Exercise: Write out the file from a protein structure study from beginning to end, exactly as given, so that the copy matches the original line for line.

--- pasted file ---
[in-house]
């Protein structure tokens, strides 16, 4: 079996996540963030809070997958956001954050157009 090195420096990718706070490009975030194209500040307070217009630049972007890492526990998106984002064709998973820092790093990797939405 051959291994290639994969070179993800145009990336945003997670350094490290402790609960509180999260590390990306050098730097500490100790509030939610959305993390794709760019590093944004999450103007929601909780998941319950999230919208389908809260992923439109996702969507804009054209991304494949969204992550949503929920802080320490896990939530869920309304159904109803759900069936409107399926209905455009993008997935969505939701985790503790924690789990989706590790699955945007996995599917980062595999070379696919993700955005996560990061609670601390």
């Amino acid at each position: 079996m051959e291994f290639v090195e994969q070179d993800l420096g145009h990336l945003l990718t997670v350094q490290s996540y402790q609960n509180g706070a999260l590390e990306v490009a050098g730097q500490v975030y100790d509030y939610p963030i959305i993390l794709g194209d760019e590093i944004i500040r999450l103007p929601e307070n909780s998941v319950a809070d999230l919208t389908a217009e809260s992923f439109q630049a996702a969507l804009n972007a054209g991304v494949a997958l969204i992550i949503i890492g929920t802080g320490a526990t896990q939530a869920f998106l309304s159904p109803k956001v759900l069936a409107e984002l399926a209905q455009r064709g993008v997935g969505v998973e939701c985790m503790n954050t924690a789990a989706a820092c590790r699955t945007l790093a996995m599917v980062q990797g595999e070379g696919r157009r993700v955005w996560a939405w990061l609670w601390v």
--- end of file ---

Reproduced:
[in-house]
């Protein structure tokens, strides 16, 4: 079996996540963030809070997958956001954050157009 090195420096990718706070490009975030194209500040307070217009630049972007890492526990998106984002064709998973820092790093990797939405 051959291994290639994969070179993800145009990336945003997670350094490290402790609960509180999260590390990306050098730097500490100790509030939610959305993390794709760019590093944004999450103007929601909780998941319950999230919208389908809260992923439109996702969507804009054209991304494949969204992550949503929920802080320490896990939530869920309304159904109803759900069936409107399926209905455009993008997935969505939701985790503790924690789990989706590790699955945007996995599917980062595999070379696919993700955005996560990061609670601390």
């Amino acid at each position: 079996m051959e291994f290639v090195e994969q070179d993800l420096g145009h990336l945003l990718t997670v350094q490290s996540y402790q609960n509180g706070a999260l590390e990306v490009a050098g730097q500490v975030y100790d509030y939610p963030i959305i993390l794709g194209d760019e590093i944004i500040r999450l103007p929601e307070n909780s998941v319950a809070d999230l919208t389908a217009e809260s992923f439109q630049a996702a969507l804009n972007a054209g991304v494949a997958l969204i992550i949503i890492g929920t802080g320490a526990t896990q939530a869920f998106l309304s159904p109803k956001v759900l069936a409107e984002l399926a209905q455009r064709g993008v997935g969505v998973e939701c985790m503790n954050t924690a789990a989706a820092c590790r699955t945007l790093a996995m599917v980062q990797g595999e070379g696919r157009r993700v955005w996560a939405w990061l609670w601390v």